Prime minister says recent storms, including in Norfolk and Suffolk, may well be linked to climate change

Prime Minister David Cameron visits Wells Lifeboat Station after the floods. Pictured with crew memb

Prime Minister David Cameron visits Wells Lifeboat Station after the floods. Pictured with crew members, left to right, Ray West, Chris Hardy, Allen Frary, Mark Frary, Tony Wailing-Darrell and Niery King.PHOTO: ANTONY KELLY - Credit: Archant

The recent storms which have caused flooding and damage in Norfolk and Suffolk, and other parts of the UK, many well be linked to climate change, the prime minister has said.

During the weekly Prime Minister's Question session David Cameron earlier accepted a challenge by Labour leader Ed Miliband to complete a review, to report back within the next month, looking at the future capability of flood defences and flood response agencies, and to look at whether the investment plans in place were 'equal to the need for events of this kind.'

Mr Cameron's climate change comments followed a question from Liberal Democrat president Tim Farron, who said: 'You will know that the science is clear that the extreme weather conditions affecting our communities, including around the Kent estuary, are a destructive and inevitable consequence at least in part of climate change.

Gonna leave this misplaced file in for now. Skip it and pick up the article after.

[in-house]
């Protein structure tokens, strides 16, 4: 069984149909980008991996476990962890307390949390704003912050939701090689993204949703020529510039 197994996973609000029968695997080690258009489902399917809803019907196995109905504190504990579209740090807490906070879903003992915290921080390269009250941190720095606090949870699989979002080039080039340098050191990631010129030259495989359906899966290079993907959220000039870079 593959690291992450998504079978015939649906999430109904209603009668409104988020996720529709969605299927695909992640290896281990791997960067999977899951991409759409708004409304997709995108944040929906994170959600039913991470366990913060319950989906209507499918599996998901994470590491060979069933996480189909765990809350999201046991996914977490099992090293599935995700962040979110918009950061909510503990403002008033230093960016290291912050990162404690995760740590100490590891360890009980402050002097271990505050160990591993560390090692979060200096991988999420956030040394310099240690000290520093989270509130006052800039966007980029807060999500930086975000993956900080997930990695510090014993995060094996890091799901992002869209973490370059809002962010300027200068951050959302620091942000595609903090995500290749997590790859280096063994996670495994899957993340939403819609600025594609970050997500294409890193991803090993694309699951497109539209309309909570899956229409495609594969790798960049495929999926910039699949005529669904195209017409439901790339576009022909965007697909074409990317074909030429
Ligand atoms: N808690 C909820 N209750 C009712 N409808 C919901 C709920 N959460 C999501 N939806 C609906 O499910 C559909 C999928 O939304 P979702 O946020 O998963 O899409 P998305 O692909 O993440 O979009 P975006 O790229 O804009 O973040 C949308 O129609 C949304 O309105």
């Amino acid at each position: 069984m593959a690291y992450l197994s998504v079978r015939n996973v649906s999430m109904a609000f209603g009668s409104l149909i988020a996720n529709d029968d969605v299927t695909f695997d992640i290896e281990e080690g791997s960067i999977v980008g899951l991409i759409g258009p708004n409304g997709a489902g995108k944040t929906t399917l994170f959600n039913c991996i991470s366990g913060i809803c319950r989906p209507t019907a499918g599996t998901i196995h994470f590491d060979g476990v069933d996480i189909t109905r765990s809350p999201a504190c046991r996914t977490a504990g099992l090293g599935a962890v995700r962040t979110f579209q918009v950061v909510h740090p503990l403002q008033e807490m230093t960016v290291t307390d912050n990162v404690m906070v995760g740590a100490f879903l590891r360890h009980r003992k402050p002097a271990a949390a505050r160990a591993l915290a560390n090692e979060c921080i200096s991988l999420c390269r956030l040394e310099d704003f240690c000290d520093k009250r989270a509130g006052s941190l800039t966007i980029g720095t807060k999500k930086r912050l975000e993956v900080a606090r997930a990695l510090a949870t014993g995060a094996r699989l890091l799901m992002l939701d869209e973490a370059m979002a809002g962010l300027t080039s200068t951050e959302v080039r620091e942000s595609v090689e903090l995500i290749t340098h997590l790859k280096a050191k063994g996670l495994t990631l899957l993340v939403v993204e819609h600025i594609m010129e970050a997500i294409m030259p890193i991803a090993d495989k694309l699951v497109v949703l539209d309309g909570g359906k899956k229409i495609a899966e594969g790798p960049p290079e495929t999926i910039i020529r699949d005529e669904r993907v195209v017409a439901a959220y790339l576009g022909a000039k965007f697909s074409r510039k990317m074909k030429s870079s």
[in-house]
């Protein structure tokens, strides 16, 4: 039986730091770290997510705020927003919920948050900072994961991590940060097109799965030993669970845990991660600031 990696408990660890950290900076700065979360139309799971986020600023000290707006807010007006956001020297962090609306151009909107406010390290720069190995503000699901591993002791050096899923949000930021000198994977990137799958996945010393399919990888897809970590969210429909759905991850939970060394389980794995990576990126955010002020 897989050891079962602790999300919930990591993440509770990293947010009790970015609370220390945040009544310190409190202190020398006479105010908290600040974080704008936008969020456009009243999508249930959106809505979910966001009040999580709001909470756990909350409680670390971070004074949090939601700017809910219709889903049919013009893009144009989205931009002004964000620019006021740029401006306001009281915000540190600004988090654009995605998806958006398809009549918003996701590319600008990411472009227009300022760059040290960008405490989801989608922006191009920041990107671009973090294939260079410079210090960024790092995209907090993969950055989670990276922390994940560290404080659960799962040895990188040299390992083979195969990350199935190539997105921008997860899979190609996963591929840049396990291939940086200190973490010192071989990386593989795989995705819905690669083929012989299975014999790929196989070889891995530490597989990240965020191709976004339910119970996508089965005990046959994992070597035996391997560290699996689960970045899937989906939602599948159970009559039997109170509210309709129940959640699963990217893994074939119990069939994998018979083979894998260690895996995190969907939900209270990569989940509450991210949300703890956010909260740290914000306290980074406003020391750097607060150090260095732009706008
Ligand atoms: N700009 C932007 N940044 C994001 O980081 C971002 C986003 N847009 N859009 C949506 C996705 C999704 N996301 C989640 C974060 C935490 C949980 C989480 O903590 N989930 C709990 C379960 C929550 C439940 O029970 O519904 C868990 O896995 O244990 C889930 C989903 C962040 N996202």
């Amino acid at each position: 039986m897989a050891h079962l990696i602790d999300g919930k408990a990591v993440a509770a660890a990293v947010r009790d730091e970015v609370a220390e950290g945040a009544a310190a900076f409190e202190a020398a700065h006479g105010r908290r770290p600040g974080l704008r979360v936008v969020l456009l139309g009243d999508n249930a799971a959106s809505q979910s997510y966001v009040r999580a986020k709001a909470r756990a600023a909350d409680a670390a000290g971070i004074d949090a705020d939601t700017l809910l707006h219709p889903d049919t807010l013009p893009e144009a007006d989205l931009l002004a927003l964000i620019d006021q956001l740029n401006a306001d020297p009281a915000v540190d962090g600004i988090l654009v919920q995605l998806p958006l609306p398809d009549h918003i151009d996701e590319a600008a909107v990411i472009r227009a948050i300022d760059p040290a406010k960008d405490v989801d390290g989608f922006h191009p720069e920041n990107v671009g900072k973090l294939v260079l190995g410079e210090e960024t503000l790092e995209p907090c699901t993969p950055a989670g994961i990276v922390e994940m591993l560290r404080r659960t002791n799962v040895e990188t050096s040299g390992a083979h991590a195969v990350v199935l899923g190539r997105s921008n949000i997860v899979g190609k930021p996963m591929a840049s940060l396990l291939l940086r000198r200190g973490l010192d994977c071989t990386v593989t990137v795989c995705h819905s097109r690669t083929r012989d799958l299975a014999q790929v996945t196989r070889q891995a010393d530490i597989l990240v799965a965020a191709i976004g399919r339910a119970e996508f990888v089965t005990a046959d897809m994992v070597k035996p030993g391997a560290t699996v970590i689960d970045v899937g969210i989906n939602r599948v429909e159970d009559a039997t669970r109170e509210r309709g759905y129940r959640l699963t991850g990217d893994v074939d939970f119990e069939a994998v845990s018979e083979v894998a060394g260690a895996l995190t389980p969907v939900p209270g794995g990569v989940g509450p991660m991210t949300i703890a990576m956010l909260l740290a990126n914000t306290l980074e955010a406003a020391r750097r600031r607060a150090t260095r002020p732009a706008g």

'Now given that you have said that this should be the greenest Government ever, will you now agree to support carbon reduction targets so that we can take real action to protect people and property?'

Mr Cameron replied: 'I agree with you that we are seeing more abnormal weather events. Colleagues across the House can argue about whether that is linked to climate change or not. I very much suspect that it is.

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'The point is that whatever one's view it makes sense to invest in flood defences... it makes sense to get information out better and we should do all of those things.

'As for carbon reduction targets, this Government is committed to carbon reduction targets. We worked with the last government to put the Carbon Act into place. It wouldn't have happened without our support.

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'We also have the Green Investment Bank up and running in Edinburgh and it's going to be investing billions of pounds in important green projects.'

Mr Miliband earlier said to the Prime Minister: 'Given the scale of risk exposed by these floods and the expected impact of climate change can the PM also commit to Defra providing a report to this House by the end of the month giving a full assessment of the future capability of our flood defences and flood response agencoes and whether the investment plans that are in place are equal to the need for events of this kind.'

'I am very happy to make the commitment.'

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